Pakistan and China have provided shelter and support to trans-border terrorist activities. Dawood Ibrahim, India’s most wanted, along with designated terrorists like Hafiz Saeed and Masood Azhar, have all found safe haven in Pakistan. China has consistently supported and shielded Pakistan in international forums in this regard as well. If measures to extradite such individuals and bring them to justice for their misdeeds are not successful, then punitive strikes to take out the targets should be considered.
If India has to execute extra-territorial targeted killings, it should credibly establish that its intelligence inputs are based on a high degree of certainty, with failsafe procedures for confirming the targets. Utmost care should be taken to minimise civilian casualties. In the eventuality of drone attacks and airstrikes, decision makers on the ground should be able to abort or suspend the attack, if it comes to light that the collateral loss of life or property damage is in excess of the original assessment.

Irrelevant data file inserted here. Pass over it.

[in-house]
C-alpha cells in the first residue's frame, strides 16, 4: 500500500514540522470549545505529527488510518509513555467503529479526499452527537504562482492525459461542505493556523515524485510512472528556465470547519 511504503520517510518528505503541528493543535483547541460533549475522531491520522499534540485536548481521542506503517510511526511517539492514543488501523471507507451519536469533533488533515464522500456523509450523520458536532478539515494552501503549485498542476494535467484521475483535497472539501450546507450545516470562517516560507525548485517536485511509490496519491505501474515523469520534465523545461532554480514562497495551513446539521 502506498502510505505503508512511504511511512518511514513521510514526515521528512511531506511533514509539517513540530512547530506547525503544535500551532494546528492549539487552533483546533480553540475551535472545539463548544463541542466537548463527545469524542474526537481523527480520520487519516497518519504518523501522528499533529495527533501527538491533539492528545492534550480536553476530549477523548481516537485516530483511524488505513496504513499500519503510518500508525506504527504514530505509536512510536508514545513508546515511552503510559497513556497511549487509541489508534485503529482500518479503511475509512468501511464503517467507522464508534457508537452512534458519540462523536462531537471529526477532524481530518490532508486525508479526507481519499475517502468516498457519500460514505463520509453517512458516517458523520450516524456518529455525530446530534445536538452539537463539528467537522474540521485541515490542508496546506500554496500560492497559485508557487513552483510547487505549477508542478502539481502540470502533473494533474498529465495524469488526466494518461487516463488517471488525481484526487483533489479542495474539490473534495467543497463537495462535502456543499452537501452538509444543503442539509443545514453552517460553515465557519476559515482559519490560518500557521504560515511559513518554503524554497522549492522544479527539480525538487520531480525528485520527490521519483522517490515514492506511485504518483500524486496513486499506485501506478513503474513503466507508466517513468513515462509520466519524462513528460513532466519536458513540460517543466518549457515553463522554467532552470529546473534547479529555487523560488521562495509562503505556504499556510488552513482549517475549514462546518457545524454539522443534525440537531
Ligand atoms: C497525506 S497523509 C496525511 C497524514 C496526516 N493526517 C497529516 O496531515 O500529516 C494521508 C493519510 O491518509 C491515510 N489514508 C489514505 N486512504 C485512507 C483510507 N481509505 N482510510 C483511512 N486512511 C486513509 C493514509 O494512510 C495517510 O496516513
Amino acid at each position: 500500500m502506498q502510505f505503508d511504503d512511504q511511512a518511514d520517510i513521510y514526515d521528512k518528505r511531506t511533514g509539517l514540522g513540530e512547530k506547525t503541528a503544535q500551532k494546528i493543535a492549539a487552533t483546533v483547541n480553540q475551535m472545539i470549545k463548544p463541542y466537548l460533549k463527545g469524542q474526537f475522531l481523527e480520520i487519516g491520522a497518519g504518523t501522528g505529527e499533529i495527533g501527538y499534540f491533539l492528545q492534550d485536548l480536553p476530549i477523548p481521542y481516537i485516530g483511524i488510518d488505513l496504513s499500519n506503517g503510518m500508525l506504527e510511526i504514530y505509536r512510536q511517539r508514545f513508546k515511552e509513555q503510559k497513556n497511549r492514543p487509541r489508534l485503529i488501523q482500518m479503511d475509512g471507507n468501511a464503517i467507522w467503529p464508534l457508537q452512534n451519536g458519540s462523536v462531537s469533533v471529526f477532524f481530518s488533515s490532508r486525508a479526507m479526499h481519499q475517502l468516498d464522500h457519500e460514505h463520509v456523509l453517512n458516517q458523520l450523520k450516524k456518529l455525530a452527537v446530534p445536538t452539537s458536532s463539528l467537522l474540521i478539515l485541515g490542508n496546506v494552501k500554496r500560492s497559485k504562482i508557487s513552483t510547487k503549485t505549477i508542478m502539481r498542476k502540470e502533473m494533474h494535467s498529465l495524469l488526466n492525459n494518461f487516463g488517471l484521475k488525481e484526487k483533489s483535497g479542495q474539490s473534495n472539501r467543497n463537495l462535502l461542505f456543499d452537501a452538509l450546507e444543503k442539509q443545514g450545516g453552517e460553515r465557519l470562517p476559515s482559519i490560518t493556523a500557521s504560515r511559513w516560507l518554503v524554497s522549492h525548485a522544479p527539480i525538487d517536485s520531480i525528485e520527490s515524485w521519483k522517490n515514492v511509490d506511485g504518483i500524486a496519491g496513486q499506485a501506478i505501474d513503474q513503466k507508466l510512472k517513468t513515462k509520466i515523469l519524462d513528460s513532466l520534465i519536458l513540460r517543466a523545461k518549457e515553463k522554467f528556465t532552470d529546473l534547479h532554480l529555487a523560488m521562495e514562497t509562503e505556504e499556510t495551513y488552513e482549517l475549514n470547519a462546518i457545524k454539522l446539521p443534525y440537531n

It is not as if Indian forces are incapable of executing high profile operations. Unconfirmed rumours have long held that the exploding consignment of mangoes in Pakistani dictator, Gen. Zia ul-Haq’s plane, was delivered by Indian agents. More recently, the interception of a high profile West Asian personality in Indian territorial waters, was successfully executed.
Given the experience of Balakot airstrikes in February 2019 and the subsequent incident of fratricidal shooting down of an IAF helicopter in the fog of war that followed the shooting down of Wg.Cdr. Abhinandan’s MIG -21, the imperatives of maintaining the robustness of information flow in real time, cannot be over emphasised.
The concept of targeted killing to gain military advantage is not alien to Indian statecraft. In the Ramayana, for instance, Rama eliminates Bali to gain a strategic alliance with Sugreeva, in his war with Ravana. Ancient texts like Arthashashtra prescribe elimination of threats before they become tangible. They also prescribe the creation of a cadre of assassins.
Eliminating inimical people bent on wrecking death and destruction on Indian nationals and interests, before they execute their evil intent, is an option India may explore more vigorously, within the confines of international law.